If you’re interested

Here’s what I think is a really thought-provoking piece on capitalism by  University of Chicago professor Luigi Zingales. There’s some red meat here for readers across the political spectrum, Dollar Bill to Chris, “Atilla” Fountain. Too long to summarize but if you like this sort of stuff, I recommend it.


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6 responses to “If you’re interested

  1. Inagua

    There is another contributing factor that the author overlooked — the very large number of public employees and the very substantial compensation they receive. Public employment is the antithesis of a meritocracy, yet is pays very well. This is a severe economic distortion, and it contributes to the social attitudes the author deplores.

  2. Zingales is full of common sense, something woefully lacking in Washington. His overarching argument is one of fairness, something woefully lacking on Wall Street.

    Somehow, Washington needs to regain common sense. With it, it will be able to enact legislation that promotes fair play. With fair play, America has a shot at regaining greatness.

  3. anon

    aaah, delving. fair play. since when is life fair? fair play is for a socialist society. capitalism is all about the food chain and making it to the top. i don’t want my government dictating fair play, ever. what incentive would anyone have of achieving if america were a land of fair play? it would be anything BUT great.

  4. AJ

    This illustration quite graphically displays the hierarchy of vulture capitalism: http://www.hermes-press.com/capitalism_afford.htm . Since there is no manufacturing base, the economy can never recover. It’s impossible to build an economy on Walmart associate jobs, hamburger flipping jobs and information age (selling get rich quick scams on the Internet) entrepeneurialism. God forbid we apply tarrifs, let alone offering tax incentives for offshoring, so American workers don’t have to compete against slave labor. Another idea might be to limit the number of boards an individual can sit on– they are, after all public companies, not privately held ones. It might also help to slow down the legislation process to a speed where it’s possible to actually read the legislation they’re voting on (“The more corrupt the state, the more numerous the laws.” — Tacitus). And lastly, the money has got to be taken out of politics so that congressmen making $177,00 a year don’t somehow mysteriously become millioniares.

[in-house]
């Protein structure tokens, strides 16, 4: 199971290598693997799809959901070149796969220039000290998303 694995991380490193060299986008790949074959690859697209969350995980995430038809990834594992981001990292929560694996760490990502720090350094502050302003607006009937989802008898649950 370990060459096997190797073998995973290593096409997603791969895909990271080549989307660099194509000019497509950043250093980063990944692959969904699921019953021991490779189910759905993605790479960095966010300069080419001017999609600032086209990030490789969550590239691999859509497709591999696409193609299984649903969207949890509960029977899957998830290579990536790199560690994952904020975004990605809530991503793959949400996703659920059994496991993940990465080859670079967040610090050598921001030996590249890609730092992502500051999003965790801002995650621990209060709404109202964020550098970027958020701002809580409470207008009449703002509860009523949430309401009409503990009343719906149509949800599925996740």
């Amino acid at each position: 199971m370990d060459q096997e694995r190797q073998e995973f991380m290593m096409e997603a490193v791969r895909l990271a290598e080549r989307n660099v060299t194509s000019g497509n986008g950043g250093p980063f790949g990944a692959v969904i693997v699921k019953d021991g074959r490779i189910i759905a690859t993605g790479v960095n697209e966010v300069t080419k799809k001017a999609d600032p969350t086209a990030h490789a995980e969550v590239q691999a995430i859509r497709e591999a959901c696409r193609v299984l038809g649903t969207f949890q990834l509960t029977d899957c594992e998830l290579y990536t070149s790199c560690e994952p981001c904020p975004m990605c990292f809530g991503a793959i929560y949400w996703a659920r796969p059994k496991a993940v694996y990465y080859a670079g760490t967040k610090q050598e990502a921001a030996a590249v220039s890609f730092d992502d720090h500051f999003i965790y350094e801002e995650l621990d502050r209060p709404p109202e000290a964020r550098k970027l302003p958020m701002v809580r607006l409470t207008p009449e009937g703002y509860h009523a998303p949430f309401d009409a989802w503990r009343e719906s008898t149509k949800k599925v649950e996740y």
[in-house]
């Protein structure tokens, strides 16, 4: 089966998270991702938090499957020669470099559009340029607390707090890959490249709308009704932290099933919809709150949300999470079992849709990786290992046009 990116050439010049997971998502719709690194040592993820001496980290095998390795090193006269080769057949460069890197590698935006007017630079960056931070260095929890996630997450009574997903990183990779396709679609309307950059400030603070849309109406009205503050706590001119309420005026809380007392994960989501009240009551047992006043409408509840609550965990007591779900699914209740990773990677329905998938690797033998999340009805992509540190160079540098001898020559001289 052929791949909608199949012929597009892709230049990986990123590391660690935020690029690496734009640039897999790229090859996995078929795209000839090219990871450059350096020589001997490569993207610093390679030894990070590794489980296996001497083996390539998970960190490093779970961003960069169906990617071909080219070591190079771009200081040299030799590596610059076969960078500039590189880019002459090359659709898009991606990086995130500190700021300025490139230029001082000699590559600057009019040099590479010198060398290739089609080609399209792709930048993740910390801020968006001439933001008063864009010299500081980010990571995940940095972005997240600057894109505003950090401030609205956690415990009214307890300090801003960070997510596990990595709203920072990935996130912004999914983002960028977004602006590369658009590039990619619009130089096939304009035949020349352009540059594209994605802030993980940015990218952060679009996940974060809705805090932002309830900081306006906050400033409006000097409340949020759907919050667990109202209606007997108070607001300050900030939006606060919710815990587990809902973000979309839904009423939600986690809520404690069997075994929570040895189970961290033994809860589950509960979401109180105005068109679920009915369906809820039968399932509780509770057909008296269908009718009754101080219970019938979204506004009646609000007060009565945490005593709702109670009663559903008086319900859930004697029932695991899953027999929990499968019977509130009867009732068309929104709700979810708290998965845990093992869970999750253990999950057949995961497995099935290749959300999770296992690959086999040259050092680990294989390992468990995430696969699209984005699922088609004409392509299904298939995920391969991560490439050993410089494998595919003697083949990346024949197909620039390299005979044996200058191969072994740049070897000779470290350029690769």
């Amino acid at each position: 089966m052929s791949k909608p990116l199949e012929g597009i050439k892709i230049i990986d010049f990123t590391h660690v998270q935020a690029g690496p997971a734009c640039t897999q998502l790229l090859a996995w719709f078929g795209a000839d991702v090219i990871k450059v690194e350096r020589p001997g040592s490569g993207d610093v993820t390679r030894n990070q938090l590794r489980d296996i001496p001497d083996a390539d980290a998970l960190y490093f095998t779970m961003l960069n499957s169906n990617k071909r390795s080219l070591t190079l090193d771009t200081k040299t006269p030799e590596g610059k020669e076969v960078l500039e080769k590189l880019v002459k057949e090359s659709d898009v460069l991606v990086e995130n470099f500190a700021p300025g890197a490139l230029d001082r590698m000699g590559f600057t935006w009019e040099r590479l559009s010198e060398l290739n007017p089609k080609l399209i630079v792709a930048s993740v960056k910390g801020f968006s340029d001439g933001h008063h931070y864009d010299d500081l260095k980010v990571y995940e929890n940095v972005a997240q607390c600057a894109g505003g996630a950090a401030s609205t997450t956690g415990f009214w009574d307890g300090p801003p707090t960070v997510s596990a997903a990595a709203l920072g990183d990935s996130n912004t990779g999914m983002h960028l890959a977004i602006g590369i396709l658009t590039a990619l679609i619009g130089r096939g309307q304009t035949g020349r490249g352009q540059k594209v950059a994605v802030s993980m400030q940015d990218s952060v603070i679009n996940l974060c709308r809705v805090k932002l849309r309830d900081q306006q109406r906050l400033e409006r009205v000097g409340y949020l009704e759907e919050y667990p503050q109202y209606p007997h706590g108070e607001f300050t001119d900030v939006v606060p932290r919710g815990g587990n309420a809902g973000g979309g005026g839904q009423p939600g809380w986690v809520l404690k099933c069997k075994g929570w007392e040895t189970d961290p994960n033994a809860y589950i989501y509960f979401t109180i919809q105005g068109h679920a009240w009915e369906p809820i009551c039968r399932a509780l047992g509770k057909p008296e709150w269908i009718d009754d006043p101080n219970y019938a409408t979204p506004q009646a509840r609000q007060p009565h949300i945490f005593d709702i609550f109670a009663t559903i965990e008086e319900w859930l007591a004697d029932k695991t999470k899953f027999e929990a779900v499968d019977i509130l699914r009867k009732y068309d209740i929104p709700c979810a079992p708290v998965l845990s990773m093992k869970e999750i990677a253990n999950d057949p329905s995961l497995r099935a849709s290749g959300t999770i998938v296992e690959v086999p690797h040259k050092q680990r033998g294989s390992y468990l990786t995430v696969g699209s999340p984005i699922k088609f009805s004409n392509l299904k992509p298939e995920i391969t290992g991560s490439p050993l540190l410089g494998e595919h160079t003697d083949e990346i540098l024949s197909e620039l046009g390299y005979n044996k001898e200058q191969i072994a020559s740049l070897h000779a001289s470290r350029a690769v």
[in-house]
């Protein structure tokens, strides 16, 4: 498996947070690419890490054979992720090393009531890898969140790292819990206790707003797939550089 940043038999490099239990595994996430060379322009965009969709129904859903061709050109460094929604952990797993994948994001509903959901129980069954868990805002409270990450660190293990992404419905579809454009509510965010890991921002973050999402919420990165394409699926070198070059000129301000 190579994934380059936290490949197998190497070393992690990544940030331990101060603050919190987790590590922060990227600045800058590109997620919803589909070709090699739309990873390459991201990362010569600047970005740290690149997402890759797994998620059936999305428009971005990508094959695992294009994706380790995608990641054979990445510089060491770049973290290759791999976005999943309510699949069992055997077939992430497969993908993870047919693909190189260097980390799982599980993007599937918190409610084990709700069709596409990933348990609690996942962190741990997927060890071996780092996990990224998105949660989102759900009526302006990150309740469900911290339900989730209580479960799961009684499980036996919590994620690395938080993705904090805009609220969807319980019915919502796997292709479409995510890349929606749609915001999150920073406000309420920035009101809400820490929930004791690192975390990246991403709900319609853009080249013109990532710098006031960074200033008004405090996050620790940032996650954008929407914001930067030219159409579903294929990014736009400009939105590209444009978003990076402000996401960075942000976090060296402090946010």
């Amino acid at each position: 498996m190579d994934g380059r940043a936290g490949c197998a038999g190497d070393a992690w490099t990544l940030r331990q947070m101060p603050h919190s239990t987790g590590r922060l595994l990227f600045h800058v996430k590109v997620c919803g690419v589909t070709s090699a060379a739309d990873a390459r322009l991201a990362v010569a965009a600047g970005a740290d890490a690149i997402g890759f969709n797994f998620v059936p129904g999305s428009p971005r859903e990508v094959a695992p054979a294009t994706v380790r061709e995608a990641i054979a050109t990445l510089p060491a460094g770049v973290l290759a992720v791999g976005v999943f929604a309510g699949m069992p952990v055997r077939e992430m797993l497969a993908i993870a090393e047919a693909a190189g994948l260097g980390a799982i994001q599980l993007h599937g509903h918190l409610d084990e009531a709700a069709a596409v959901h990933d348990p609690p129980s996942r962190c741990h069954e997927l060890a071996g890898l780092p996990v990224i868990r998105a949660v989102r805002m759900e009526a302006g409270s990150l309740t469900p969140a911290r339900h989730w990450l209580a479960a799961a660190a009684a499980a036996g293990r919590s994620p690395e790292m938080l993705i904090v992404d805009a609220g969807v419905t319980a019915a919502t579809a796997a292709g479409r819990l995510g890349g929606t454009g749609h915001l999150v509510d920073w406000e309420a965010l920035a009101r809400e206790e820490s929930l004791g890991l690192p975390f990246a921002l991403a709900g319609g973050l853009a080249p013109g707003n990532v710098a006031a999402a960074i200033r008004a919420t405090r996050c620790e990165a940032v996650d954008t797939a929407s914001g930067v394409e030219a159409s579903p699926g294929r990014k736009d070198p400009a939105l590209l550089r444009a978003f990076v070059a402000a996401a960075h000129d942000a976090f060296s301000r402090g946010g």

5. Well, bully for you, anon.

  6. DollarBill

    Solid piece, CF. Money quote “the bailout made the system suddenly look fundamentally unfair. Why should outsourced workers, whose only fault was to have entered the wrong sector, bear the burden of market discipline, while rich bankers were offered a government safety net? ” Why indeed?

    There you go again, Inagua. Public sector compensation is a red herring; the truly obscene salaries are those paid on the Street to predators who (as Newt Gingrich himself says) “figure out clever ways to loot companies” and immiserate workers. That is no one’s idea of genuine market capitalism…even the Selfish Goddess herself would probably gag at the way vulture capitalism has evolved into as system of pure, Darwininian greed, the worker be damned.